Sometime in the early 1990’s I bought a GoldStar countertop microwave at my local Nobody Beats the Wiz. It wasn’t a fancy one with a bunch of options; it was mid-sized, had about 1000 watts, and a popcorn and defrost setting.
It made the move with me from New England and spent many productive years in the desert. Three years ago it stopped working. It worked to reheat my morning coffee, but when Mr. Desert hit the defrost button that afternoon nothing happened–not a beep, nothing. It had served me well for close to 17 years!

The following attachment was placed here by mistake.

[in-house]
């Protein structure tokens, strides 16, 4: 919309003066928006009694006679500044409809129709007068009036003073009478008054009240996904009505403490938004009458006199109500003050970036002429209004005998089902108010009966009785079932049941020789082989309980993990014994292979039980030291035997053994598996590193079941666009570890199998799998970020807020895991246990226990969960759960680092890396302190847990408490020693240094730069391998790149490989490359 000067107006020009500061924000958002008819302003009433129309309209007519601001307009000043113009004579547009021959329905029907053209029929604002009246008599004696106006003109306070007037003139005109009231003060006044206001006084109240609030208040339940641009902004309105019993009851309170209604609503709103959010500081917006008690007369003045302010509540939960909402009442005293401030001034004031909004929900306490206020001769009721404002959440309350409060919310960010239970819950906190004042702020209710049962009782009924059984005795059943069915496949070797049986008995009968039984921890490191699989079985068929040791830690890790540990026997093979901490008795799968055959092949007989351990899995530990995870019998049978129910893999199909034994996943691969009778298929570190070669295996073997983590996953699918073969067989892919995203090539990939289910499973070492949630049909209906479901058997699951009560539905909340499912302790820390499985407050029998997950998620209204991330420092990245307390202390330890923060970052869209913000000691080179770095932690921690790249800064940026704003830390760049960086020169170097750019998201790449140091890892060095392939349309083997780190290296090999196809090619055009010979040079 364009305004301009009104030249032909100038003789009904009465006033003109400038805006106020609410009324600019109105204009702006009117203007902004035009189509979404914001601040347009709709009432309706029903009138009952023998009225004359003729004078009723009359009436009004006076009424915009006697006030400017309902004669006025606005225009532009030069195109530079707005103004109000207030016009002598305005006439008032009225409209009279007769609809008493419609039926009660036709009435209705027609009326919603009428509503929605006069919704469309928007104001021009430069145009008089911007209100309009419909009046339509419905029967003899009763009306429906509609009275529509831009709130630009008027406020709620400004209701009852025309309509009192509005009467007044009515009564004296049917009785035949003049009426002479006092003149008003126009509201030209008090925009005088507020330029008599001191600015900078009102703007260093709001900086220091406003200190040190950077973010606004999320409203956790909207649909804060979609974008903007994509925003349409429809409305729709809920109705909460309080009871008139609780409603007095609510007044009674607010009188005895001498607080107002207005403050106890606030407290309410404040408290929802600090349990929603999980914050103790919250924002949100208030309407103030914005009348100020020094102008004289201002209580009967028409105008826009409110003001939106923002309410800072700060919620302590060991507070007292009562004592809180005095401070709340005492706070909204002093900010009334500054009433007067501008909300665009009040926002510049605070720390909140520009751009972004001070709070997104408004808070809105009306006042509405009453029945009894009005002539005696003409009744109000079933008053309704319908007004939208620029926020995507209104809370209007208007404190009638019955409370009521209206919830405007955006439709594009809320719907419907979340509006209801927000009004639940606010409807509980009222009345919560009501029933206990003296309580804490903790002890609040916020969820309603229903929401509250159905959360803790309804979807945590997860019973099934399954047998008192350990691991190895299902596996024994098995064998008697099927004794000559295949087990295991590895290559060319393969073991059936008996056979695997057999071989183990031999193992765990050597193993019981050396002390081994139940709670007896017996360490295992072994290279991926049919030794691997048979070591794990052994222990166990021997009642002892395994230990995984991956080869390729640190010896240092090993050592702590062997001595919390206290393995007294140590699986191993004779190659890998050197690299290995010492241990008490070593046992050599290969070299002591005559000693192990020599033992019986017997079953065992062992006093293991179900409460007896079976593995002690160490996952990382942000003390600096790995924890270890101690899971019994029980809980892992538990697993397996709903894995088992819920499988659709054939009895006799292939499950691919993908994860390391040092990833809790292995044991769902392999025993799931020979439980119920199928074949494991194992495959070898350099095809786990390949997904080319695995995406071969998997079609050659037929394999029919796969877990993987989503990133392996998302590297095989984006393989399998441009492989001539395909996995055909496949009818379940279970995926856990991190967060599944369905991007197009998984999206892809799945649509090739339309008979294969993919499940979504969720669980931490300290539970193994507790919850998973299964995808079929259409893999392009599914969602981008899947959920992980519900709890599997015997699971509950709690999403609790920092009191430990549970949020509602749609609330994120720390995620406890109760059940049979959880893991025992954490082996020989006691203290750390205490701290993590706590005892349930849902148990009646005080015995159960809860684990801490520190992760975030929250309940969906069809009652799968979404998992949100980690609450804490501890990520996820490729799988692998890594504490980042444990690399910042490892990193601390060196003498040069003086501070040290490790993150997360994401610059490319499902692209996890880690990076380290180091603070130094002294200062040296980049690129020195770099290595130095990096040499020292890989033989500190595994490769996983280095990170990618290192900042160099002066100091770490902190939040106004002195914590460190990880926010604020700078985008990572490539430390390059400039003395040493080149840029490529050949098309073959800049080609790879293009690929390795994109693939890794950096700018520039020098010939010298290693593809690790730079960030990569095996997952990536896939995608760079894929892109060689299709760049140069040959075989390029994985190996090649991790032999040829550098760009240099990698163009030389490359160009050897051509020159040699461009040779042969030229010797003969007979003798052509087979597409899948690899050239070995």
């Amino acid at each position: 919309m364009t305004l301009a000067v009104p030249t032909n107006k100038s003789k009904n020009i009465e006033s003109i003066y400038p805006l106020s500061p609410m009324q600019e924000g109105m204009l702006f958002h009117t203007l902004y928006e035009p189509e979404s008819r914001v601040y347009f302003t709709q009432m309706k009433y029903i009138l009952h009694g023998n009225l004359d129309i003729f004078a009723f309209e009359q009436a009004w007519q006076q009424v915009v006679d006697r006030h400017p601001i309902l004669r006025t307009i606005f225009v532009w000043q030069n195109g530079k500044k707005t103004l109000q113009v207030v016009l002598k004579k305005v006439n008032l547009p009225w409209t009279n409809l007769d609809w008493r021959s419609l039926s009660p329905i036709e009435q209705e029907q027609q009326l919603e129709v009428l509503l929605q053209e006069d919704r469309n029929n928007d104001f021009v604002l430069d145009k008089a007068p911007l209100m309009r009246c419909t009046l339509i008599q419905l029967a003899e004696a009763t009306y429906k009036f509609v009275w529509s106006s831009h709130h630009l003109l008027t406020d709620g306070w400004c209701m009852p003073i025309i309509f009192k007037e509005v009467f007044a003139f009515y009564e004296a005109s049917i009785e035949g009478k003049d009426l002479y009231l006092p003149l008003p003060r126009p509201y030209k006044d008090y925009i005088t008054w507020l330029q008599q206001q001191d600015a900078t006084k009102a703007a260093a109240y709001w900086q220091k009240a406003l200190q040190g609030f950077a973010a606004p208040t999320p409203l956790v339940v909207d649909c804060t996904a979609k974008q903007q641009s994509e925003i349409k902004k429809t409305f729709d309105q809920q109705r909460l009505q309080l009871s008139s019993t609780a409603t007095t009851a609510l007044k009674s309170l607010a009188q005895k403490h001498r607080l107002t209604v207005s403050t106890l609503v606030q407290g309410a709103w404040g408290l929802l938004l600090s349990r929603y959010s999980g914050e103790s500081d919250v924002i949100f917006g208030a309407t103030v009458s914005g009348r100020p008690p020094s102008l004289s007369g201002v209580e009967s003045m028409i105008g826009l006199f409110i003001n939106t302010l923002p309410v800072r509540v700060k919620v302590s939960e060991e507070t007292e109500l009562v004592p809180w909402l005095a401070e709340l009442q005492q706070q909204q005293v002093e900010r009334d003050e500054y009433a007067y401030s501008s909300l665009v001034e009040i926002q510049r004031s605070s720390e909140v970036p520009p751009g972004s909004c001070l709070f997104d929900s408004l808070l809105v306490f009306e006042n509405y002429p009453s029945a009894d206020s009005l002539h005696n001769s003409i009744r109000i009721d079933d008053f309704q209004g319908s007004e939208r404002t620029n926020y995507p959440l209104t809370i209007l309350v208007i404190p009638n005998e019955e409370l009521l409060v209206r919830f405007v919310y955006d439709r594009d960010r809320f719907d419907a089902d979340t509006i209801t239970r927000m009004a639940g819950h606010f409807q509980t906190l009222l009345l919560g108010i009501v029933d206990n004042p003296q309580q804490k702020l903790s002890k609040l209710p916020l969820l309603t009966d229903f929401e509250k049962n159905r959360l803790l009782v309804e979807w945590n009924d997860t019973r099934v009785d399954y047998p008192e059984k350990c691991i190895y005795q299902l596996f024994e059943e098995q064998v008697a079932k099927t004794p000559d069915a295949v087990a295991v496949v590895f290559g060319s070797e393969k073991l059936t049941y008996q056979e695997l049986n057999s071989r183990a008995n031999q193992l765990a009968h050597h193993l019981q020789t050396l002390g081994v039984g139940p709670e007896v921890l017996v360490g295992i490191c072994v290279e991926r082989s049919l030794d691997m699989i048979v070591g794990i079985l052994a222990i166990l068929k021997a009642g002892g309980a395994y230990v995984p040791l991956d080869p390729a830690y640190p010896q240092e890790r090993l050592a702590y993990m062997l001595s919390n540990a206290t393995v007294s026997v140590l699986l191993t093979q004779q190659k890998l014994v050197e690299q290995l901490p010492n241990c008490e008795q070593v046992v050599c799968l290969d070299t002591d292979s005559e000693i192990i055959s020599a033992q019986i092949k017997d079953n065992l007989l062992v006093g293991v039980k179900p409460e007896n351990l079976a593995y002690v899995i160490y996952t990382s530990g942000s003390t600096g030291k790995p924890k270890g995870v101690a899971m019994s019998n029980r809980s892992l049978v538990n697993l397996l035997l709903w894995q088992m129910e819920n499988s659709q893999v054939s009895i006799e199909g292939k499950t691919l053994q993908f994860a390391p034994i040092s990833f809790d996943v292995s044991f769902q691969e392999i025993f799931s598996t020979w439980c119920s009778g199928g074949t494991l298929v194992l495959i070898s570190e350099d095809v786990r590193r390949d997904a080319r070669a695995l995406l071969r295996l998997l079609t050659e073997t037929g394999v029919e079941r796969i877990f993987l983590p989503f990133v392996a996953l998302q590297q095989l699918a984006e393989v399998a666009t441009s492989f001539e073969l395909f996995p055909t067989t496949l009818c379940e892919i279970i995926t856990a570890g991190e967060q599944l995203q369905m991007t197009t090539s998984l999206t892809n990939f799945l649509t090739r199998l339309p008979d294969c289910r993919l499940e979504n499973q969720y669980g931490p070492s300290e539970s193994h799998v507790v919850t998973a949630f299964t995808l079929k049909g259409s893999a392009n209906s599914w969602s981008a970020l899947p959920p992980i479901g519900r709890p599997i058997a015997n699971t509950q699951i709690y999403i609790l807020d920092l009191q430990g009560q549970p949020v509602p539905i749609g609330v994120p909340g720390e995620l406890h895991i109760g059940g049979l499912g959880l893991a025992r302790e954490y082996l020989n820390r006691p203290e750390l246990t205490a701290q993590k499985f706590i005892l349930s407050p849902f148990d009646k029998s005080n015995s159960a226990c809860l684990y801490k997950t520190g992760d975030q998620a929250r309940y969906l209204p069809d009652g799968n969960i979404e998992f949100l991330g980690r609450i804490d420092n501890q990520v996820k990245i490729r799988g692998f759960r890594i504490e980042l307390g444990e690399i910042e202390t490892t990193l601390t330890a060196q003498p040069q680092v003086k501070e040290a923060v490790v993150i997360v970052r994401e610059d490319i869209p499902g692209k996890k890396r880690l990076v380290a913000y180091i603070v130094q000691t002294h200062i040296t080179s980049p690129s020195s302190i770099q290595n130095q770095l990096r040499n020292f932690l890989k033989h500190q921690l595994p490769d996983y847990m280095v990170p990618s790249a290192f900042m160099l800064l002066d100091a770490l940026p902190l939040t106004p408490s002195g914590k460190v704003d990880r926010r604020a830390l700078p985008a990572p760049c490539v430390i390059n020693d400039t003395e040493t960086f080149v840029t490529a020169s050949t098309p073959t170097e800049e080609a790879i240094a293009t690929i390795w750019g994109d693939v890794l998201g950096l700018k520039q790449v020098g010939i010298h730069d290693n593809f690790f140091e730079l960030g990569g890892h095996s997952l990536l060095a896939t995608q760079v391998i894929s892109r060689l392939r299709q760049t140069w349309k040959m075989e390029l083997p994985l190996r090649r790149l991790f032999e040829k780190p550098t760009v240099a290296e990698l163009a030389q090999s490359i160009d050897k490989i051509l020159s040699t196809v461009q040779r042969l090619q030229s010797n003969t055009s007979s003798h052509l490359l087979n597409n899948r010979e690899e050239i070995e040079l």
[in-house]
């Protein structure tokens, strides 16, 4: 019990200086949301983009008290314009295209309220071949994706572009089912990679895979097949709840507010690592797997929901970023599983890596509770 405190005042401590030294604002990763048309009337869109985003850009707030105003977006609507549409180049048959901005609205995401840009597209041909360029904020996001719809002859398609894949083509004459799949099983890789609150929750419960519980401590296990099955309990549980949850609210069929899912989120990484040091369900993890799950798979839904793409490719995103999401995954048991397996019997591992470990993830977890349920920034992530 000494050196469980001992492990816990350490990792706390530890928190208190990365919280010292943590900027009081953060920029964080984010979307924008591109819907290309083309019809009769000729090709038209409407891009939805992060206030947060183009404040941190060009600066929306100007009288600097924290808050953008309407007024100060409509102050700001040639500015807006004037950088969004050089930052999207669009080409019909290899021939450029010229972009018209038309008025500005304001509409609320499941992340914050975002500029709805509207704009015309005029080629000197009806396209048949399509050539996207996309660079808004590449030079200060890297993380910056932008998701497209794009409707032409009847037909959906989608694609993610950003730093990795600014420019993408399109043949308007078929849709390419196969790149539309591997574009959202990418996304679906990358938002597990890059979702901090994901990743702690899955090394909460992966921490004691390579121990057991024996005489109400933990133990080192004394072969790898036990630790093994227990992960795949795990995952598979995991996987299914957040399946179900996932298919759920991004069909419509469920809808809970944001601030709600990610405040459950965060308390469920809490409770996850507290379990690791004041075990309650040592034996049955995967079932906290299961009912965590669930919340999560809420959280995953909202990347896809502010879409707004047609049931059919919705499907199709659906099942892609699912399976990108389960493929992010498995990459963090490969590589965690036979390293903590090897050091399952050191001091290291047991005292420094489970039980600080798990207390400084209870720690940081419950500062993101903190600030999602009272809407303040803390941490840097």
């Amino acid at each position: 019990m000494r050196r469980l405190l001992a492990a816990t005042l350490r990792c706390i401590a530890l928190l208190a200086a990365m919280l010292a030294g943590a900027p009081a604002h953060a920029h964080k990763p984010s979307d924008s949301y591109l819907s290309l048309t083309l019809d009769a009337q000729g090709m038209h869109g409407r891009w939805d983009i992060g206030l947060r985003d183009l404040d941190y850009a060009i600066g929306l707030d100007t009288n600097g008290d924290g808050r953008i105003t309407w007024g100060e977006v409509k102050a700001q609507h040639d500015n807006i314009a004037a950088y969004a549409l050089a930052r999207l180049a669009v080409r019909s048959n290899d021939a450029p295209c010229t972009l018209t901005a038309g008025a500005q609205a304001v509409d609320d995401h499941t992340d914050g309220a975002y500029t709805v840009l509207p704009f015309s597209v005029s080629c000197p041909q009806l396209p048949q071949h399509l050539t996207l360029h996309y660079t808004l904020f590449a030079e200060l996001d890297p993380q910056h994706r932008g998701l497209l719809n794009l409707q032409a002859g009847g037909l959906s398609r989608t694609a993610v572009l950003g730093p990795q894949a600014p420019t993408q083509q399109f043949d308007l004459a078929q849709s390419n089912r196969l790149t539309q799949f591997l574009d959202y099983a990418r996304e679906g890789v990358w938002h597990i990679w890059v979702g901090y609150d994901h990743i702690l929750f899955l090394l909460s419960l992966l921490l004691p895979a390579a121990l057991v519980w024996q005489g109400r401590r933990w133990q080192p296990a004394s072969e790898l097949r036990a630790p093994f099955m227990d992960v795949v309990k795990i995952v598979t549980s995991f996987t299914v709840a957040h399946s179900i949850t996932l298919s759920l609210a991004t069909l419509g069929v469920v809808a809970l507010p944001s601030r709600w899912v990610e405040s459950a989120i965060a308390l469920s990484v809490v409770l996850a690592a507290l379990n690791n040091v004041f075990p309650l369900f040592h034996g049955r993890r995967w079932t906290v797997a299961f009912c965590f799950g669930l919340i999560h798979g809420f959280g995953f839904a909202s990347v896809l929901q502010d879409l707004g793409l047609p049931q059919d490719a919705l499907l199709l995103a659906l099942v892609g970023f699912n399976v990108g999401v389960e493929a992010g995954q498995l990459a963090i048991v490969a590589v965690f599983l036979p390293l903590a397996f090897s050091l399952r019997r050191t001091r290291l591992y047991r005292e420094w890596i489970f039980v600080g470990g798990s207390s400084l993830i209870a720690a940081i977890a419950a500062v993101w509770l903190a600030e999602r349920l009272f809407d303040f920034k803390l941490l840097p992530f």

As is my habit when I need to buy something, I went online and read a bunch of reviews and discussions, then turned to Amazon. Since I have Prime and, at the time, had no time to go to a store, I selected what I thought was a good option: a Panasonic Genius.
Now, three years later, that microwave is dead. And, of course, having a repair person come out to look at it costs more than half of what we’d pay for a new one. (This has caused me to think a lot about planned obsolescence, but that’s for another post.)
So, after two days with no microwave popcorn we headed out yesterday and bought a new microwave. To ensure this one would last at least for years, we bought one of those extended warranties. I usually don’t go for those things, but for an additional $40 bucks I know I’ll have popcorn whenever I want it for the next four years.